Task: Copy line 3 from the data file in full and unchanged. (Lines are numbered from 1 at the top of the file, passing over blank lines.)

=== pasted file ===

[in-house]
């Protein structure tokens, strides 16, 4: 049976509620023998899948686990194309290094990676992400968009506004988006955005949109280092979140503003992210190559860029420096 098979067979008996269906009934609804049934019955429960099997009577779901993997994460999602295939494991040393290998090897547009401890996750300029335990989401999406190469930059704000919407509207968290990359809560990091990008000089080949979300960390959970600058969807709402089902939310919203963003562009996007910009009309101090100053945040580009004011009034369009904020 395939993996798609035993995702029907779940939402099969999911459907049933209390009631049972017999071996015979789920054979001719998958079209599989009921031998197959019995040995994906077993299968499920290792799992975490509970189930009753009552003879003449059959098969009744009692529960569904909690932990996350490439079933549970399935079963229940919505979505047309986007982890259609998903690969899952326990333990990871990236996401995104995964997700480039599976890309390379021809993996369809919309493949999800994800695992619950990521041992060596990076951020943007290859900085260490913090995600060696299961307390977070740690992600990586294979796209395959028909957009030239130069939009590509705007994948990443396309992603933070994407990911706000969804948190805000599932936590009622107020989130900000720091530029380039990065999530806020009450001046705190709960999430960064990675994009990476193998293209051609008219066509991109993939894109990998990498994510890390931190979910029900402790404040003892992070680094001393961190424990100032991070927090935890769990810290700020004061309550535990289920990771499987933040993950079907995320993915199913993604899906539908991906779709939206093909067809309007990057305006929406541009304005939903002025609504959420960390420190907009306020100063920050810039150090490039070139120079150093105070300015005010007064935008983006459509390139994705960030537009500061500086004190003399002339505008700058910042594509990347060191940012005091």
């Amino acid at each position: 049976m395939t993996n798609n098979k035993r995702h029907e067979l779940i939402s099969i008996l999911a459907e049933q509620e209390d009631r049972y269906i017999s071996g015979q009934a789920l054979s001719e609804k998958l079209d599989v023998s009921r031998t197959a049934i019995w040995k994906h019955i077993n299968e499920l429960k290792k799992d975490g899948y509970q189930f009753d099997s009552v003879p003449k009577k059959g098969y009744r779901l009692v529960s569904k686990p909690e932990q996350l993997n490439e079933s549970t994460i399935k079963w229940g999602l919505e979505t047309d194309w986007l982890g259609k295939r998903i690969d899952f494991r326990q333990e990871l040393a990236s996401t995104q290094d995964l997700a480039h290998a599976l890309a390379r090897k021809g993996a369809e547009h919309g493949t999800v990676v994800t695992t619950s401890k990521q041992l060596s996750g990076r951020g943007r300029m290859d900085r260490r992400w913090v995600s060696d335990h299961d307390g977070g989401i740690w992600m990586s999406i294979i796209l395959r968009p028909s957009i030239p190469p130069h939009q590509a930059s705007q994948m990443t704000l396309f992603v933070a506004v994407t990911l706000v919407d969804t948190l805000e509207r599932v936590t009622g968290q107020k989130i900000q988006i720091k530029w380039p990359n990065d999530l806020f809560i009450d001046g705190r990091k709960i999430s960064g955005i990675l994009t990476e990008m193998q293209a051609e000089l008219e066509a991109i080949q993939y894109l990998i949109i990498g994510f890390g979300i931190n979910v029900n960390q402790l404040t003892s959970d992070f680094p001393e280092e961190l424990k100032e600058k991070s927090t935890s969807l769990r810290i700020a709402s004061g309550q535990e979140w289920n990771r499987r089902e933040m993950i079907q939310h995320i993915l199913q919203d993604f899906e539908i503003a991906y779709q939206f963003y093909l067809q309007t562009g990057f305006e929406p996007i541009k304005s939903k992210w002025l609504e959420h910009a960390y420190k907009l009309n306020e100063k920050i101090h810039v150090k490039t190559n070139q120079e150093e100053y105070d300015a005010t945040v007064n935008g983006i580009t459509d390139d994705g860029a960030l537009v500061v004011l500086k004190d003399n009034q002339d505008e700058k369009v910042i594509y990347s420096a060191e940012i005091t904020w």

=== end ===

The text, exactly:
């Amino acid at each position: 049976m395939t993996n798609n098979k035993r995702h029907e067979l779940i939402s099969i008996l999911a459907e049933q509620e209390d009631r049972y269906i017999s071996g015979q009934a789920l054979s001719e609804k998958l079209d599989v023998s009921r031998t197959a049934i019995w040995k994906h019955i077993n299968e499920l429960k290792k799992d975490g899948y509970q189930f009753d099997s009552v003879p003449k009577k059959g098969y009744r779901l009692v529960s569904k686990p909690e932990q996350l993997n490439e079933s549970t994460i399935k079963w229940g999602l919505e979505t047309d194309w986007l982890g259609k295939r998903i690969d899952f494991r326990q333990e990871l040393a990236s996401t995104q290094d995964l997700a480039h290998a599976l890309a390379r090897k021809g993996a369809e547009h919309g493949t999800v990676v994800t695992t619950s401890k990521q041992l060596s996750g990076r951020g943007r300029m290859d900085r260490r992400w913090v995600s060696d335990h299961d307390g977070g989401i740690w992600m990586s999406i294979i796209l395959r968009p028909s957009i030239p190469p130069h939009q590509a930059s705007q994948m990443t704000l396309f992603v933070a506004v994407t990911l706000v919407d969804t948190l805000e509207r599932v936590t009622g968290q107020k989130i900000q988006i720091k530029w380039p990359n990065d999530l806020f809560i009450d001046g705190r990091k709960i999430s960064g955005i990675l994009t990476e990008m193998q293209a051609e000089l008219e066509a991109i080949q993939y894109l990998i949109i990498g994510f890390g979300i931190n979910v029900n960390q402790l404040t003892s959970d992070f680094p001393e280092e961190l424990k100032e600058k991070s927090t935890s969807l769990r810290i700020a709402s004061g309550q535990e979140w289920n990771r499987r089902e933040m993950i079907q939310h995320i993915l199913q919203d993604f899906e539908i503003a991906y779709q939206f963003y093909l067809q309007t562009g990057f305006e929406p996007i541009k304005s939903k992210w002025l609504e959420h910009a960390y420190k907009l009309n306020e100063k920050i101090h810039v150090k490039t190559n070139q120079e150093e100053y105070d300015a005010t945040v007064n935008g983006i580009t459509d390139d994705g860029a960030l537009v500061v004011l500086k004190d003399n009034q002339d505008e700058k369009v910042i594509y990347s420096a060191e940012i005091t904020w």